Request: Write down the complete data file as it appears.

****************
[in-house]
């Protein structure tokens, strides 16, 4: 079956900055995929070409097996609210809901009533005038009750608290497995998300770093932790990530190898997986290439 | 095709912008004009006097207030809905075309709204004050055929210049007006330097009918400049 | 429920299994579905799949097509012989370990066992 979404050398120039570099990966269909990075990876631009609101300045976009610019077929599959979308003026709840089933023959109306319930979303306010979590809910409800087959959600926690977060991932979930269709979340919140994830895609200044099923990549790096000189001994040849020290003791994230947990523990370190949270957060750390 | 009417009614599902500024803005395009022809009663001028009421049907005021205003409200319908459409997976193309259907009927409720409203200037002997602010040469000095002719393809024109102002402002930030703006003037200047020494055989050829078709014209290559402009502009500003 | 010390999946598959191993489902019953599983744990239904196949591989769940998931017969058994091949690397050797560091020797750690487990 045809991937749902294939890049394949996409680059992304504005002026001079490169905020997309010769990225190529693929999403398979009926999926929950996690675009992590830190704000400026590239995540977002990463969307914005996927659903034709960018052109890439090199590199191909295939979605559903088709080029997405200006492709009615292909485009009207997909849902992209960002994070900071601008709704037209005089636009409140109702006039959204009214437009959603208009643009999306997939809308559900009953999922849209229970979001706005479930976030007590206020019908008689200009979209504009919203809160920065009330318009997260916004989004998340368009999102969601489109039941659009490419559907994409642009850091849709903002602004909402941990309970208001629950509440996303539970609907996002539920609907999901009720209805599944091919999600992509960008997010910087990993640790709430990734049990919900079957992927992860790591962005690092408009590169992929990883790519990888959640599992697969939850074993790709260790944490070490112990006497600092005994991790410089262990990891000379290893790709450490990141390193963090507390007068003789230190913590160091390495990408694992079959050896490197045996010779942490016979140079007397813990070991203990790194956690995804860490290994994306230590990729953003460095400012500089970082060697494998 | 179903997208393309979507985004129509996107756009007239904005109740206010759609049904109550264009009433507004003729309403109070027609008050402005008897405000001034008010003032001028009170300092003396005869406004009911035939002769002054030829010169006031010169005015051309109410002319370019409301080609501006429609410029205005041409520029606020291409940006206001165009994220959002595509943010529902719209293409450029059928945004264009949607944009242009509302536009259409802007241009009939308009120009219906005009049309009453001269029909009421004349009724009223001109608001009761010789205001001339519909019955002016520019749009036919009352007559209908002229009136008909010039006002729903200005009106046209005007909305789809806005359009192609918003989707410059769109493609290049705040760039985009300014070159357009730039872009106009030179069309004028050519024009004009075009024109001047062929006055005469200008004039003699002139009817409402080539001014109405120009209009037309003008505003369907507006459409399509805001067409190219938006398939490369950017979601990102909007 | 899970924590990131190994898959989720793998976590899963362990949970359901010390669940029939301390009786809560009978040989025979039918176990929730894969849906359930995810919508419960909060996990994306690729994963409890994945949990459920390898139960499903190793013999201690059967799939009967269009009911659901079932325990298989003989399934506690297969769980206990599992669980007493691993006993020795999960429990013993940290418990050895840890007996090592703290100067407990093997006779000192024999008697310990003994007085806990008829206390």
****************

[in-house]
């Protein structure tokens, strides 16, 4: 079956900055995929070409097996609210809901009533005038009750608290497995998300770093932790990530190898997986290439 | 095709912008004009006097207030809905075309709204004050055929210049007006330097009918400049 | 429920299994579905799949097509012989370990066992 979404050398120039570099990966269909990075990876631009609101300045976009610019077929599959979308003026709840089933023959109306319930979303306010979590809910409800087959959600926690977060991932979930269709979340919140994830895609200044099923990549790096000189001994040849020290003791994230947990523990370190949270957060750390 | 009417009614599902500024803005395009022809009663001028009421049907005021205003409200319908459409997976193309259907009927409720409203200037002997602010040469000095002719393809024109102002402002930030703006003037200047020494055989050829078709014209290559402009502009500003 | 010390999946598959191993489902019953599983744990239904196949591989769940998931017969058994091949690397050797560091020797750690487990 045809991937749902294939890049394949996409680059992304504005002026001079490169905020997309010769990225190529693929999403398979009926999926929950996690675009992590830190704000400026590239995540977002990463969307914005996927659903034709960018052109890439090199590199191909295939979605559903088709080029997405200006492709009615292909485009009207997909849902992209960002994070900071601008709704037209005089636009409140109702006039959204009214437009959603208009643009999306997939809308559900009953999922849209229970979001706005479930976030007590206020019908008689200009979209504009919203809160920065009330318009997260916004989004998340368009999102969601489109039941659009490419559907994409642009850091849709903002602004909402941990309970208001629950509440996303539970609907996002539920609907999901009720209805599944091919999600992509960008997010910087990993640790709430990734049990919900079957992927992860790591962005690092408009590169992929990883790519990888959640599992697969939850074993790709260790944490070490112990006497600092005994991790410089262990990891000379290893790709450490990141390193963090507390007068003789230190913590160091390495990408694992079959050896490197045996010779942490016979140079007397813990070991203990790194956690995804860490290994994306230590990729953003460095400012500089970082060697494998 | 179903997208393309979507985004129509996107756009007239904005109740206010759609049904109550264009009433507004003729309403109070027609008050402005008897405000001034008010003032001028009170300092003396005869406004009911035939002769002054030829010169006031010169005015051309109410002319370019409301080609501006429609410029205005041409520029606020291409940006206001165009994220959002595509943010529902719209293409450029059928945004264009949607944009242009509302536009259409802007241009009939308009120009219906005009049309009453001269029909009421004349009724009223001109608001009761010789205001001339519909019955002016520019749009036919009352007559209908002229009136008909010039006002729903200005009106046209005007909305789809806005359009192609918003989707410059769109493609290049705040760039985009300014070159357009730039872009106009030179069309004028050519024009004009075009024109001047062929006055005469200008004039003699002139009817409402080539001014109405120009209009037309003008505003369907507006459409399509805001067409190219938006398939490369950017979601990102909007 | 899970924590990131190994898959989720793998976590899963362990949970359901010390669940029939301390009786809560009978040989025979039918176990929730894969849906359930995810919508419960909060996990994306690729994963409890994945949990459920390898139960499903190793013999201690059967799939009967269009009911659901079932325990298989003989399934506690297969769980206990599992669980007493691993006993020795999960429990013993940290418990050895840890007996090592703290100067407990093997006779000192024999008697310990003994007085806990008829206390």